SOOOO not a morning person

So yesterday’s writing workshop was marvellous. I was relaxed about it. There was hardly anything to do, no room setup to speak of, except for rearranging the cushions, no bathrooms to clean, no vacuuming, no flower arranging, just the group, meeting together and having a wonderful experience.

It helped, I think, that it was in the afternoon. I think maybe that helps with how much it takes out of me. I can do a morning gig, but even for a 10:00 a.m. start, I need to be there by around 8:30, which means I need to leave by 7:45ish, and I have to be up about 6:30ish. That’s a strain because I’m SOOOO not a morning person.

I do *like* mornings, especially those times when I’m up really early, up first, and there’s a mist on the lake our whatever, you know, that sort of holy hush and magic that you get around dawn — I love that. But it’s not a “natural” time of day for me, it’s not what my body considers a decent hour to be up and about. It’s a decent hour to be curling up and burrowing deeper under the covers for another delicious 90-minute sleep cycle (or more), and slowly coming awake after that.

That’s why 9:00-5:00 jobs were always pure torture for me, let alone that time when I worked as a bookkeeper (I know, right, that alone is a hilarious thought) and had to be there and put together(ish) and at my desk by 8:30, “there” being a hour’s drive away. Or that crazy six weeks when I did a summer course (French) starting at 8:00 a.m. five days a week. There were days when I literally could not remember getting there (I drove), when I could easily have run all the red lights and stop signs, or run over a whole herd of goats in downtown Ottawa and not have had any recollection of it. Times when I’d be sitting in the classroom at 8:30 and realize I was still sleep-breathing.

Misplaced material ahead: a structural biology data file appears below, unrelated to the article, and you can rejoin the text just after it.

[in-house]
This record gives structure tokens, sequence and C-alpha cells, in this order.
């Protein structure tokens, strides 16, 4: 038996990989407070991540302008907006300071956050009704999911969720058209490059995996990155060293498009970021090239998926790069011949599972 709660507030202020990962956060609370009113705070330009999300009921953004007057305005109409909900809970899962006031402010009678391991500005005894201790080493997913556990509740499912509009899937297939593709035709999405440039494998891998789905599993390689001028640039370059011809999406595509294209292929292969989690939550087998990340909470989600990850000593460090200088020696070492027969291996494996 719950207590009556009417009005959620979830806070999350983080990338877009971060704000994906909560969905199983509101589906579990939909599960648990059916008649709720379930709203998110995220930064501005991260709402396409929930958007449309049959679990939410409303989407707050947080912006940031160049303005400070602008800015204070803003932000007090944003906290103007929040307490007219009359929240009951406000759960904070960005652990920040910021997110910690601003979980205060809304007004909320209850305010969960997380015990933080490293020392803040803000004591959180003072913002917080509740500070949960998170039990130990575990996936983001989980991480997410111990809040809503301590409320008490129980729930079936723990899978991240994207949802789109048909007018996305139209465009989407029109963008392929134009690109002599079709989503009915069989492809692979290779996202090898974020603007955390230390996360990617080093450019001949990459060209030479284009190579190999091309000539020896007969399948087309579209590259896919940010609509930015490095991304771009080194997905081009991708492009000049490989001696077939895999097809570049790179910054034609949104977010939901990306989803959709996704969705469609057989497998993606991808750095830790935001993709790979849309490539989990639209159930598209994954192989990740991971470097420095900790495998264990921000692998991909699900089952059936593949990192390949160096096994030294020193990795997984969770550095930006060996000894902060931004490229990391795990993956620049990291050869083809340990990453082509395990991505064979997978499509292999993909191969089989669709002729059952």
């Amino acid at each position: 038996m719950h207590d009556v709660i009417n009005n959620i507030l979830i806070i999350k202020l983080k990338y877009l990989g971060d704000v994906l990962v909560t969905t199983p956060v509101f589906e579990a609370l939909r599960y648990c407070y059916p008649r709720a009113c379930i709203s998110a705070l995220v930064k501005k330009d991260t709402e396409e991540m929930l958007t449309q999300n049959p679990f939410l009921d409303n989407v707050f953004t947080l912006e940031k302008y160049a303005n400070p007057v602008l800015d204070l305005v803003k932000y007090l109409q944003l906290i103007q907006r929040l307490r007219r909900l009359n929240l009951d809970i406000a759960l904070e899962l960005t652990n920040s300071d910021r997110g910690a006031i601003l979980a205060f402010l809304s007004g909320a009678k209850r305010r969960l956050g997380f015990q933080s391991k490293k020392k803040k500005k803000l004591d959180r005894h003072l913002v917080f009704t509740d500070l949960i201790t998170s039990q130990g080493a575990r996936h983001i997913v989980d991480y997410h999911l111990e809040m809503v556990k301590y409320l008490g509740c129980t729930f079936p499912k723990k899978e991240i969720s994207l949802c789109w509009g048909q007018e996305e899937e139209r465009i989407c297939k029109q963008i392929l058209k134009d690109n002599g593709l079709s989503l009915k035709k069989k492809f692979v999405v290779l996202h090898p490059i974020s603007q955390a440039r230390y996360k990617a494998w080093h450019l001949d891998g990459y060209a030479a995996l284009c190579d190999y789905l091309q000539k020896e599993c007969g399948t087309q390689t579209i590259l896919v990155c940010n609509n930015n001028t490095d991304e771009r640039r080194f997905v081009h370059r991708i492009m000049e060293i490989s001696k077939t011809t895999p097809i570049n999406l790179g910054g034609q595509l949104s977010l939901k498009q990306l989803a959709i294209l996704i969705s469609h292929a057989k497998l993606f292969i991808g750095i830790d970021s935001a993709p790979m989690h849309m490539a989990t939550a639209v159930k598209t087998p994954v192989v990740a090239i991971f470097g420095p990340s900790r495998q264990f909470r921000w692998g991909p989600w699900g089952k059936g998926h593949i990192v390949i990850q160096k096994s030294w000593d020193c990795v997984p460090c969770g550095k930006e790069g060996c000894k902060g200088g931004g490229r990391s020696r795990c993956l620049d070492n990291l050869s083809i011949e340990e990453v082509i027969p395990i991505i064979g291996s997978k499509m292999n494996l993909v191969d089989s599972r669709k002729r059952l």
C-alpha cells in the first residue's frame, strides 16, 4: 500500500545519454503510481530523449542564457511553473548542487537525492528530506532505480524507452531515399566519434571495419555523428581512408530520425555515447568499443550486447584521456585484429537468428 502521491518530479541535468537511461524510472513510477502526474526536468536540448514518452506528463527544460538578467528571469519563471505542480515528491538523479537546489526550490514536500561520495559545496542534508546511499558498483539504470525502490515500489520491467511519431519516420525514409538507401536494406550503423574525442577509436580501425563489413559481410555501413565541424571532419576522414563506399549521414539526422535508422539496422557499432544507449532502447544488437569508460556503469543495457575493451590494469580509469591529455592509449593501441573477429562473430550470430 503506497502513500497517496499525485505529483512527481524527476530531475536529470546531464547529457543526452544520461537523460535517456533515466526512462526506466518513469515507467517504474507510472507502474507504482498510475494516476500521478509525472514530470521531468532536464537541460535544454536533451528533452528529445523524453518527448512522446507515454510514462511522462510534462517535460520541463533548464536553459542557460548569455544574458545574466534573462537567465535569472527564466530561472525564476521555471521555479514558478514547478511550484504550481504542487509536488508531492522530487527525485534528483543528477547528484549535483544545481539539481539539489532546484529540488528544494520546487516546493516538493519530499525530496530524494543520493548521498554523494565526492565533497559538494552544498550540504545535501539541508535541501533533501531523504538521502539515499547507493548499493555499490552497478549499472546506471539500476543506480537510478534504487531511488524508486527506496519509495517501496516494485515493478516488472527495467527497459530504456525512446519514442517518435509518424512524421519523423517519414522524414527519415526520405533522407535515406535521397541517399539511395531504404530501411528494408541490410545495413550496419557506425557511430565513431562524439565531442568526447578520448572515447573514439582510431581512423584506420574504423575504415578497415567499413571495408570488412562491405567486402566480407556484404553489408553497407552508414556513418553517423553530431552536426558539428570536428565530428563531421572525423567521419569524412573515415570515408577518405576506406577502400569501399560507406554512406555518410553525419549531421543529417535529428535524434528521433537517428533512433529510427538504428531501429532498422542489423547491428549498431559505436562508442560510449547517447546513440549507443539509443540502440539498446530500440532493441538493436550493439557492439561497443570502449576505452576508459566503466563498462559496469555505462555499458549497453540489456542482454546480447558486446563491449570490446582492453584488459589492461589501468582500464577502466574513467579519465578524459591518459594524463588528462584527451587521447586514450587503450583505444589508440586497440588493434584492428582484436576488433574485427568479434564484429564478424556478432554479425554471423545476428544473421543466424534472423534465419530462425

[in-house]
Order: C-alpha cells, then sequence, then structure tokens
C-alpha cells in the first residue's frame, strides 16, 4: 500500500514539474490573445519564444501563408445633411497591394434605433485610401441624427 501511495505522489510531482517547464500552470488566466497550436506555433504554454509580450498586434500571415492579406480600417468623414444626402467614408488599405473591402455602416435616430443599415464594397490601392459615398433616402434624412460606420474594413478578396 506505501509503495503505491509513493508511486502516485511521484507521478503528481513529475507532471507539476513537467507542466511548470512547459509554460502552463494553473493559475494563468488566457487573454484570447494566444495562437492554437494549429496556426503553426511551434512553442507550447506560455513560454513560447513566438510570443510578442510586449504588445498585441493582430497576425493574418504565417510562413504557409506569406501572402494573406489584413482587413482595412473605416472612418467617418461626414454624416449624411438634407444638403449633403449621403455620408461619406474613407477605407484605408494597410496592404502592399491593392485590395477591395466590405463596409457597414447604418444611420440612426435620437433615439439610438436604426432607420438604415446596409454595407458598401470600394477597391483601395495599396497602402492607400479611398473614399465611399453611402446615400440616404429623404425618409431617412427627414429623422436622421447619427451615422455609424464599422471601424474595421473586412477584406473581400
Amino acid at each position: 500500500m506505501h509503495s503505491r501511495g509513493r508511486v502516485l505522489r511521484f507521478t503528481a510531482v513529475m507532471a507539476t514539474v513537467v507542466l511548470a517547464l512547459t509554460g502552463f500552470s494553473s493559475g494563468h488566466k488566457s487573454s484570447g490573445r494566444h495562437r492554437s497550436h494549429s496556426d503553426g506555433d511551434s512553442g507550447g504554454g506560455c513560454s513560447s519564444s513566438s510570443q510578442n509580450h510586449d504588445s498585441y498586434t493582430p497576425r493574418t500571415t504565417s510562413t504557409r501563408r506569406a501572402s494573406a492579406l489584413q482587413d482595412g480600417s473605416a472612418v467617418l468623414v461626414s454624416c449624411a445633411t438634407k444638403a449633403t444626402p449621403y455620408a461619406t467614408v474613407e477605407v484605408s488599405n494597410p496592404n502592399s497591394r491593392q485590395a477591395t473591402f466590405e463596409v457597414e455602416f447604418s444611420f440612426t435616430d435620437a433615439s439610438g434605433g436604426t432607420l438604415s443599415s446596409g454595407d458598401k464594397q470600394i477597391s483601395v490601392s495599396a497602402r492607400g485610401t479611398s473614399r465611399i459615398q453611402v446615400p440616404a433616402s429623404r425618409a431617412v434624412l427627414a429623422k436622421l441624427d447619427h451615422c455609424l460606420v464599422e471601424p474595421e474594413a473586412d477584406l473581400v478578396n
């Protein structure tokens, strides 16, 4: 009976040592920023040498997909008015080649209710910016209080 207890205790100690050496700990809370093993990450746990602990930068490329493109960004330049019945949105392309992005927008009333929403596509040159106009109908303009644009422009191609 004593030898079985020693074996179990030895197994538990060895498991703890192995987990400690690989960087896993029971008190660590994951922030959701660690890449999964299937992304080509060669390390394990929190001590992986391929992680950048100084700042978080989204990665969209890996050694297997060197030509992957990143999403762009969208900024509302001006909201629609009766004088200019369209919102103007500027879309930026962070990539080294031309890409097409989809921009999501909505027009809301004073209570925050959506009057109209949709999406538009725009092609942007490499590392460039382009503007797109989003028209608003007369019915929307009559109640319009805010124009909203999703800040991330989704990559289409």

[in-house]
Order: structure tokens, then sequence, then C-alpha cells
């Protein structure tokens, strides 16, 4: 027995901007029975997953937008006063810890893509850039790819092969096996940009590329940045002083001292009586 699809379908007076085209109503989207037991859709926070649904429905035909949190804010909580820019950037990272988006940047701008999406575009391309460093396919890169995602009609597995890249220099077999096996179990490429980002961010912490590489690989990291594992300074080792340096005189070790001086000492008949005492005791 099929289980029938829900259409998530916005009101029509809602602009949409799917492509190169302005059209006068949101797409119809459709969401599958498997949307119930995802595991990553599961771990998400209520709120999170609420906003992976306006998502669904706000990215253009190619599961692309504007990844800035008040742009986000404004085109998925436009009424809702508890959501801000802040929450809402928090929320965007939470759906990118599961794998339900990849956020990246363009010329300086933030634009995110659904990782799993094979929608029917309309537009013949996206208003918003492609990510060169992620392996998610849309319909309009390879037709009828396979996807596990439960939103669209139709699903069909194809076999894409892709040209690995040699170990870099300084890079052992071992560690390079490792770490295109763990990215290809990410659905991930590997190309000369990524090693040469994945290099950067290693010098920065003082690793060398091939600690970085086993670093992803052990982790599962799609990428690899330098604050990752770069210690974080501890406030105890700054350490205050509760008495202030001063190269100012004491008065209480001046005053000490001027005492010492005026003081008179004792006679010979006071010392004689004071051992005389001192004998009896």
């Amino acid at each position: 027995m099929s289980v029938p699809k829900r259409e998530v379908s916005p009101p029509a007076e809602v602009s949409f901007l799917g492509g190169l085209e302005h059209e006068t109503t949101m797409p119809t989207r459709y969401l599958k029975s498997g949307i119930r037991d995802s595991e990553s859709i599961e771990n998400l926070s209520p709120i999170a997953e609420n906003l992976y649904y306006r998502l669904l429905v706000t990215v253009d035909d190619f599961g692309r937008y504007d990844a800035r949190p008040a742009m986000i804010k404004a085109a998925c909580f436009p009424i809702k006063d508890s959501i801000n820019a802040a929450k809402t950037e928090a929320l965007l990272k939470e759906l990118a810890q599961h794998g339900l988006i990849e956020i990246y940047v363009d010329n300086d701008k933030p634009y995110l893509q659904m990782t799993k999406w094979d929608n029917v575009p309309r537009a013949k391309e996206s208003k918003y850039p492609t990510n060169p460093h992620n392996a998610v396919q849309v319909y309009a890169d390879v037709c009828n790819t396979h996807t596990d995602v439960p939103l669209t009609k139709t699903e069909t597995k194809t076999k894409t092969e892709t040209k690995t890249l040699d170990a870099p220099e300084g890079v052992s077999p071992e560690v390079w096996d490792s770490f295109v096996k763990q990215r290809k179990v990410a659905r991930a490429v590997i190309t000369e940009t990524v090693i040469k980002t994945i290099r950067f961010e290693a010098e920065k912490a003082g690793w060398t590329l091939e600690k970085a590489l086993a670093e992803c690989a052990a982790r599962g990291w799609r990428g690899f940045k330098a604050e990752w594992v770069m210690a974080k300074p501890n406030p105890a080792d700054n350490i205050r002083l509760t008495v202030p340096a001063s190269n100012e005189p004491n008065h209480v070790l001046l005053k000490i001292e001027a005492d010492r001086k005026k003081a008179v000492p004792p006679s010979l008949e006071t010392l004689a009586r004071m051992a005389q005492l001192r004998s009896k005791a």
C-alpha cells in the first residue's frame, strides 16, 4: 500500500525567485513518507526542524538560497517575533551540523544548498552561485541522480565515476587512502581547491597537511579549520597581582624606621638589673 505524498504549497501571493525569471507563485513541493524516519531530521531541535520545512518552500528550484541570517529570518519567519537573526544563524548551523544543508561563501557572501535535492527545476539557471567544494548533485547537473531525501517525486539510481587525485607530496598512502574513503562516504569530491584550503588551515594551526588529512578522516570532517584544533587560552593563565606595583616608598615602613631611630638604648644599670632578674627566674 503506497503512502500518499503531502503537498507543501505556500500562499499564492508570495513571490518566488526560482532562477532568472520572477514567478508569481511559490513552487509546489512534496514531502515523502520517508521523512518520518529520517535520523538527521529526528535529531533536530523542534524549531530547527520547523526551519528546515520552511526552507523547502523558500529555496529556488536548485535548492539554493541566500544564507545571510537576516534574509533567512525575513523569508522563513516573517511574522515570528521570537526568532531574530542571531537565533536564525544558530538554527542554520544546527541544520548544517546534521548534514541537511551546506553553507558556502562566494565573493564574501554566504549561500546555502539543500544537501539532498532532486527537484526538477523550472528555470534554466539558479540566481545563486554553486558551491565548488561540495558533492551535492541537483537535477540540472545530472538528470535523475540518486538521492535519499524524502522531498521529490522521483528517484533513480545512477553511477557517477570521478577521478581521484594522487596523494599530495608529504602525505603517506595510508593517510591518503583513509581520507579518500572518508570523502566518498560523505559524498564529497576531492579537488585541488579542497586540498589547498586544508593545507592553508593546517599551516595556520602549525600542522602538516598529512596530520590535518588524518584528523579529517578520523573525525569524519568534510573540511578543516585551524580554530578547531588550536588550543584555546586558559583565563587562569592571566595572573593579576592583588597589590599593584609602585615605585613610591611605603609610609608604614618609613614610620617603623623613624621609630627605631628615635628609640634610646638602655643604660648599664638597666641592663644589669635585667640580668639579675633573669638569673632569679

So doing a morning workshop is a bit of a stretch for me even now — doable, but it does wear me out unreasonably. So fine, I plan for that — no plans for the next day!

A Craving Is Just a Thought

I’ve found mindfulness is helpful for pretty much everything in life, but particularly helpful with weight loss and addictions because it has taught me how to watch my thoughts go by without having to act on them. Mindfulness is all about awareness and attention, and learning how to bring attention back to your breath — or to whatever you choose. And whatever thoughts you may have while you’re on the cushion are perfectly fine, you don’t try to push them down or send them away, but instead you just acknowledge them and move back to the breath.

I came to understand that craving is just a thought, and I know what to do with thoughts (see above). My meditation practice follows me off the cushion and into the rest of my life. So as I go through my day, when I get food cravings I just acknowledge them as thoughts, and then I can move on to have a different thought.

This is the tip of the iceberg about how useful my meditation practice has been on my weight loss journey. More in a later post.